I voted Yes, what’s next for LGBTQ+ allies

Allies have always been an important part of the vibrant LGBTQ+ community and are key supports in achieving change. When given a clear vision and ask, allies always rise to the request and support key changes. With the marriage equality debate now well behind us, many allies are now asking ‘what’s next?’.

Active allyship can take many forms, but is best characterised by intentional, purpose-driven, and visible acts of LGBTQ+ inclusion as seen in the marriage equality vote.

Survey data shows declining ally engagement in Australia and overseas. In Australia, we theorise allies are looking for the next, new way to support the LGBTQ+.

We met with members of InterFirm Brisbane to find actions organisations and individuals, as allies, can take to advance LGBTQ+ inclusion.

The richness of this conversation resulted in I voted Yes, what’s next? a framework of actions across four dimensions: Visibility, Education, Empowerment and Engagement, and Advocacy, and three levels of experience: Foundational, Established, and Market-Leading. The actions within this framework helps organisations see where they are now and where they can work next, and support allies to understand what active, engaged allyship looks like.

To develop active allies these key observations are helpful.

  • Ensure you have visible signs of inclusion such as lanyards, pronouns in email signatures, and rainbow logos visible year-round and in all spaces within your workplaces.
  • Empower allies to share their stories of advancing LGBTQ+ inclusion, reinforcing the great work of allies and encouraging others to also take active steps to advance LGBTQ+ inclusion. This is particularly important for allyship to trans and gender diverse communities in 2021 and beyond.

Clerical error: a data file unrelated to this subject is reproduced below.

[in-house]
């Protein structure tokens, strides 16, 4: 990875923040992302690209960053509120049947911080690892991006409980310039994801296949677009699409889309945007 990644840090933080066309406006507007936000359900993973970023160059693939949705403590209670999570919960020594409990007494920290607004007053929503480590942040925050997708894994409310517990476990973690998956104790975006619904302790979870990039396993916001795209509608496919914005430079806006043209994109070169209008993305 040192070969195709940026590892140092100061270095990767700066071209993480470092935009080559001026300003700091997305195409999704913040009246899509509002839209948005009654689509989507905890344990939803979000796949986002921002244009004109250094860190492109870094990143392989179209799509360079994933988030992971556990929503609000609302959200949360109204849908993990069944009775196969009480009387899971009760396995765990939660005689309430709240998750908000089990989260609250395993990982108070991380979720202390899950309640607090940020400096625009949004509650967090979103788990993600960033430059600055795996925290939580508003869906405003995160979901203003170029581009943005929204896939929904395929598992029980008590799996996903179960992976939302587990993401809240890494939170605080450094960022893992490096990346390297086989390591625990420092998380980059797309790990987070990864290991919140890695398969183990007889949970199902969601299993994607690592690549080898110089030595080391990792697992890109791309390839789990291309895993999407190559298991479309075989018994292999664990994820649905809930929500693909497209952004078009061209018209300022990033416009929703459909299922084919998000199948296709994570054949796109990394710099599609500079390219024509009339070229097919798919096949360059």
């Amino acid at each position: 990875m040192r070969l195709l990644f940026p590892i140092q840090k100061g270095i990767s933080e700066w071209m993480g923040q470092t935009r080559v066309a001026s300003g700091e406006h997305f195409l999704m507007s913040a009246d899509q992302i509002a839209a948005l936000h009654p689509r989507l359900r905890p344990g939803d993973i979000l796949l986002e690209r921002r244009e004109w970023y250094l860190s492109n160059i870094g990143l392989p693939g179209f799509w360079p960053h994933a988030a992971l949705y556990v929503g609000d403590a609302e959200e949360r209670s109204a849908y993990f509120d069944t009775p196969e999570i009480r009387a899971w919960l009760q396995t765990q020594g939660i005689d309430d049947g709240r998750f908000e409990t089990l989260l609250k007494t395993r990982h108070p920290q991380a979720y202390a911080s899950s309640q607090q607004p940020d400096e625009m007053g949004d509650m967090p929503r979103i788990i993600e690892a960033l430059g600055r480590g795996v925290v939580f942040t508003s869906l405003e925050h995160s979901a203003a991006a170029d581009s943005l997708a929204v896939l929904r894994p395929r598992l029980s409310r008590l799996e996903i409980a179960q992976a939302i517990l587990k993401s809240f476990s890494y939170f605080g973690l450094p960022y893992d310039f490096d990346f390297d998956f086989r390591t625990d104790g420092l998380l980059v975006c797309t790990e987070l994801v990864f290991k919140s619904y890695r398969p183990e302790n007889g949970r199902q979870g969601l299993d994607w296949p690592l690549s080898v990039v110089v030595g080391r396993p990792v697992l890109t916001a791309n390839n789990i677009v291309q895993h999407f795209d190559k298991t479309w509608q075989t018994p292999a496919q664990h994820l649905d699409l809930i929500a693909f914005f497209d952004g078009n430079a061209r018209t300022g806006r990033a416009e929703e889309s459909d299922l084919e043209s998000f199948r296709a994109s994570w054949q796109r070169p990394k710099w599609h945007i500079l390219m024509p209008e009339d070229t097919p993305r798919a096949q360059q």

• Making allyship visible is important to build momentum and further underscore the continuing importance of allyship in addressing remaining LGBTQ+ inequalities.
  • For those more advanced on the journey, supporting your clients, industry peers, and community with your resources (such as training) is an excellent way to increase the value of these investments and further LGBTQ+ inclusion in corporate Australia.

Active allyship is the key to these actions and areas for focus. While grand gestures like supporting community organisations with significant pro-bono contributions and making LGBTQ+ people visible in external marketing are excellent, staff wearing rainbow lanyards and including pronouns in email signatures are just as valuable, and are arguably easier to implement and have a regular day-to-day impact.

Friday is Wear it Purple Day, a day to show LGBTQ+ young people that they have the right to be proud of who they are. 75 percent of LGBTIQ+ youth in Australia will be bullied because of their identity and 80% will experience it at school. Because of this, LGBTIQ+ youth are up to 12x more likely to experience depression and up to 5x more likely to experience anxiety. That a alone seems a very clear reason to pop on something purple this Friday to show your support.

We encourage organisations and individuals alike to read ‘I voted Yes, what’s next’ in detail and think purposefully about how they can next bring LGBTQ+ allyship actively to life for their organisation, and queer colleagues, friends, and family.

Read the full report.

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2 thoughts on “I voted Yes, what’s next for LGBTQ+ allies

  1. Thank you both for this!
    Wow the stats are astounding and really brings to life why this work is important. No one should be made to feel ashamed of who they are, particularly in their formative years!

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